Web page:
Once again, I totally didn’t mean to go ghost on you yesterday! Unfortunately I spent most of Tuesday night/Wednesday morning on the couch with a lovely case of false labor.
I’m telling you, there is no greater tease to a pregnant woman in her last weeks than false labor. I seriously felt like Mother Nature was laughing at me. There may have been a few angry tears shed too when everything came to a surprising halt around 4am. I really thought it might be the real deal!
Needless-to-say, I decided that my 5:30 alarm wasn’t happening, and went in to work a few hours late. Pregnancy perks.
But I’m back today (and still babyless) with a recap of a very fun event for you! A macaron-making class with my dear friend and fellow Fredericksburg blogger Aileen!
Now if you’ve been around these parts for any length of time, then you’ll know that I am NOT a baker. Like, at all. I’m whatever the opposite of a baker is. A burner? That sounds about right.
Aileen, however, is like a magic baking goddess. Even more impressive, all the recipes on her blog are vegan! Also, how cute is she?
So when she offered to show us her secret magic ways in the form of a macaron class, me and several of our friends immediately jumped at the chance! She even made us adorable little handouts!
Now, I always knew that macarons were the little French-y cakes that always come in beautiful colors. But what I didn’t fully understand is that most of us actually say it wrong! These petite little cakes are actually pronounced maca-RON-s.
Maca-ROON-s are the little coconut ball things.
Now you know!
But throughout the evening, Aileen showed us the ways of making these amazing little cakes of goodness. Well, mostly she demonstrated and we clumsily followed behind her. Can you tell which ones are her perfect circles and which ones are our weird lumpy ones?
She even “whipped up” an almond buttercream to go in the middle. Ha! I wish I had those skillz.
But the great thing about macarons, she told us, is that you really can fill them with just about anything. The basic cookies themselves are a light almond flavor, so you can easily jazz it up with different flavors or fillings (or colors/sprinkles, like we did!)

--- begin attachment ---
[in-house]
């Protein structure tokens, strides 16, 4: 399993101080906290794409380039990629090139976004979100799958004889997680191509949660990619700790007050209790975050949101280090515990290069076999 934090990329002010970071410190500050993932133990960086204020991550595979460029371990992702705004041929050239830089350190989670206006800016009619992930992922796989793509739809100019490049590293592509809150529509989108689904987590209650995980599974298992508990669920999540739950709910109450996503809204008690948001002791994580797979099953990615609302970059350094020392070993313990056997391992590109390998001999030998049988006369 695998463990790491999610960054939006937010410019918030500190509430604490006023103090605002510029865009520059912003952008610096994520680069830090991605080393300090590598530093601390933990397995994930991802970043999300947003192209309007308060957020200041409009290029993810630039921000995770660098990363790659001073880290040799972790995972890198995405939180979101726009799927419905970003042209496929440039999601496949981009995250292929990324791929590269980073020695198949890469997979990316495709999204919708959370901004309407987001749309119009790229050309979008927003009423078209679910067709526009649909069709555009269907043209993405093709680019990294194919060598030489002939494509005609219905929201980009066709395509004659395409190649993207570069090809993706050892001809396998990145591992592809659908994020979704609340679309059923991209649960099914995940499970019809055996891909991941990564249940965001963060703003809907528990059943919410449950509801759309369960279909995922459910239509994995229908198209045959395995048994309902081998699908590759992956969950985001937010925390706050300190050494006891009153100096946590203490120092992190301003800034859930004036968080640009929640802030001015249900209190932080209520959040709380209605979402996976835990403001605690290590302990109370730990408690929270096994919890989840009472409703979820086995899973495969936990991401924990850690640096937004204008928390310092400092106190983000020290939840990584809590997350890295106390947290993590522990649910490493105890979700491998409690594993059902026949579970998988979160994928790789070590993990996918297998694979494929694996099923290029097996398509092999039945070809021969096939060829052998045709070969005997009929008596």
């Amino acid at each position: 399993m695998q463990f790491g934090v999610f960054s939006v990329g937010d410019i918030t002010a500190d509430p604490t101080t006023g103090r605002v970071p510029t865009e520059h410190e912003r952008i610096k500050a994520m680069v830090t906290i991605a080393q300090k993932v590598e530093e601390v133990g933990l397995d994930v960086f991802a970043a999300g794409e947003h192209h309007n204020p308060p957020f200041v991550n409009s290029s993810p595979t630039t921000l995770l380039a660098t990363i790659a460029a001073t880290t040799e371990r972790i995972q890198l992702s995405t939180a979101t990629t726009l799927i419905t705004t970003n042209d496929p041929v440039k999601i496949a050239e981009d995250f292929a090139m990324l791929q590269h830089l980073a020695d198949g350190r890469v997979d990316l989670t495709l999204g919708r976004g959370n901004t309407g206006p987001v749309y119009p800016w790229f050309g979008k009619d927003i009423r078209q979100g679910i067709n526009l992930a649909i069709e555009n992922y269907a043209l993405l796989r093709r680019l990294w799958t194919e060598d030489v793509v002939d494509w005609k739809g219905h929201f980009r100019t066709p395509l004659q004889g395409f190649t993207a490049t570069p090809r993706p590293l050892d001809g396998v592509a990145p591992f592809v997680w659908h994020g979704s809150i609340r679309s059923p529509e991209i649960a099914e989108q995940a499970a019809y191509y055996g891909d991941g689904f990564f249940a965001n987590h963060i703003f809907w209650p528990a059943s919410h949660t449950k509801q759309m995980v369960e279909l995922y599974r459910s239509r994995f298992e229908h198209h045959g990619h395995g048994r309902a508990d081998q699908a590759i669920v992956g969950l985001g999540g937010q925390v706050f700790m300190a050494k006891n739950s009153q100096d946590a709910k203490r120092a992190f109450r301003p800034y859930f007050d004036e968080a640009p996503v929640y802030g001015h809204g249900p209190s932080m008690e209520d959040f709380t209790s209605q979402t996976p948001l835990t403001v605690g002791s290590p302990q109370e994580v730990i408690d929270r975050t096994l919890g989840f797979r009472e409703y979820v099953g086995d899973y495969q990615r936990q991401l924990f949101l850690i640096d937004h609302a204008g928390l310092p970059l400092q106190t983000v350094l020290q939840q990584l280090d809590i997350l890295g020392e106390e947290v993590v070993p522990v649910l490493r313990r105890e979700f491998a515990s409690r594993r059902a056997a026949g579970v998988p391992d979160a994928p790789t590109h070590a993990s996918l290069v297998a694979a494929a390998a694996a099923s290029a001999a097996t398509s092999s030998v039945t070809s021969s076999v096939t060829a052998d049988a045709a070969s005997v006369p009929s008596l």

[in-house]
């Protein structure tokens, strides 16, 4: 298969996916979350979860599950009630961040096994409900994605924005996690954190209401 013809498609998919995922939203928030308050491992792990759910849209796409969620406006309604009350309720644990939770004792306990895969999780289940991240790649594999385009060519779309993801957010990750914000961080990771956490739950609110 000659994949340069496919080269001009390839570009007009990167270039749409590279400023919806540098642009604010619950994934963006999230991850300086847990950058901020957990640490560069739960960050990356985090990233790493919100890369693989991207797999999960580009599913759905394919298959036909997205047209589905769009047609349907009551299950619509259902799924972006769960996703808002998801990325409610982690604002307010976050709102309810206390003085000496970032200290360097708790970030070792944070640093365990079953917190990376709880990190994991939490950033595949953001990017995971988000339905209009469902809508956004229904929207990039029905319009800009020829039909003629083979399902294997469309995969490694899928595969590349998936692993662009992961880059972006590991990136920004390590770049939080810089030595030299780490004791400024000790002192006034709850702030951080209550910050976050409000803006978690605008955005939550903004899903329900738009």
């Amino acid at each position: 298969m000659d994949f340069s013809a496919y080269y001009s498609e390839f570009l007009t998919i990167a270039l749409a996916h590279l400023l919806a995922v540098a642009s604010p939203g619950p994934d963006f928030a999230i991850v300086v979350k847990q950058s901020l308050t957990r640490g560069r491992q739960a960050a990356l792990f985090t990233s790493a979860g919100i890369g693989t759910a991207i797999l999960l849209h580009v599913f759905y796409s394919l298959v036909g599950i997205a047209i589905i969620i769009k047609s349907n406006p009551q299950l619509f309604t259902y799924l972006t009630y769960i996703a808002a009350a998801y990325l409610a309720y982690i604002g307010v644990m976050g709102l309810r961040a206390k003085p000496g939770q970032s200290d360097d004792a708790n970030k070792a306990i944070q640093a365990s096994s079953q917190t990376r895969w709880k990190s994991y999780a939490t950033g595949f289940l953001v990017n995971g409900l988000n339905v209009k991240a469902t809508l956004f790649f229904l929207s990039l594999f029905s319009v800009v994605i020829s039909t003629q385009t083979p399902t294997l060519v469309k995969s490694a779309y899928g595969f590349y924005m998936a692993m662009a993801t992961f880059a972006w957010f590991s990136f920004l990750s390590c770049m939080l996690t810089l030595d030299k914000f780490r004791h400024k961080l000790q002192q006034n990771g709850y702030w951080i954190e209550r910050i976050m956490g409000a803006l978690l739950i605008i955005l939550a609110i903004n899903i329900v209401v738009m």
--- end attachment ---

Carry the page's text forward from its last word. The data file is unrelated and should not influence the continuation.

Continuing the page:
Another fun fact, see the little rim at the bottom of each cookie? Those are called the “feet”. Fancy baking terms right here, people! It’s like when you go wine tasting and comment on the tannins like you know what you’re talking about.
Those are some perfect macaron feet you’ve got there! …or something like that.
Overall they were the perfect lightly sweet two-bites of perfection. And honestly, a lot easier to make than I assumed they would be. Not that I’m going to be able to whip any up without some serious baking goddess supervision, but I think that’s more of a me issue.
Now you didn’t think I was going to leave you all without a recipe, did you? Aileen kindly agreed to let me share her recipe for Classic Almond Macarons. And then you should go check out her much fancier Raspberry and Elderflower Vegan Macarons!
Classic Almond Macarons
- 1 cup + 6 tbsp blanched almond flour
- 1 cup + 1 tbsp powdered sugar
- 3 egg whites, at room temperature
- ½ cup + ½ tbsp. granulated sugar
- Gel food coloring, as needed
- Preheat oven to 300 degrees
- In a food processor, combine the almond flour and powdered sugar. Make sure everything is combined and processed thoroughly. Move this mixture to a sifter and discard any chunks.
- In a very clean stand mixing bowl, place your egg whites and whisk on medium until the eggs are frothy (1-2 minutes). Once they are frothy, add 1/3 of the granulated sugar, turning the whisk up to a 7 or 8. Add the rest of the sugar and food coloring, if applicable. Beat the eggs and sugar on high until stuff peaks form (5-8 minutes).
- Fold the almond/sugar mixture into the meringue. Once combined, the mixture should be thick and shiny, but not stiff.
- Place the mixture into a piping bag and pipe silver dollar-sized maracons onto a cookie sheet (Aileen recommends putting either a Silpat, silicone mat or parchment paper on the sheet to prevent sticking). Bang the tray on the counter a few times to get the macarons to smooth out. Let them dry on the counter for 15-20 minutes, or until they are dry to the touch (this is what creates the feet).
- Bake the macarons at 300 degrees for 15 minutes. Double the tray if you can, to help prevent burning.
So tell me: Are you as obsessed with these adorable mini cookies as I am? Anyone else made them before?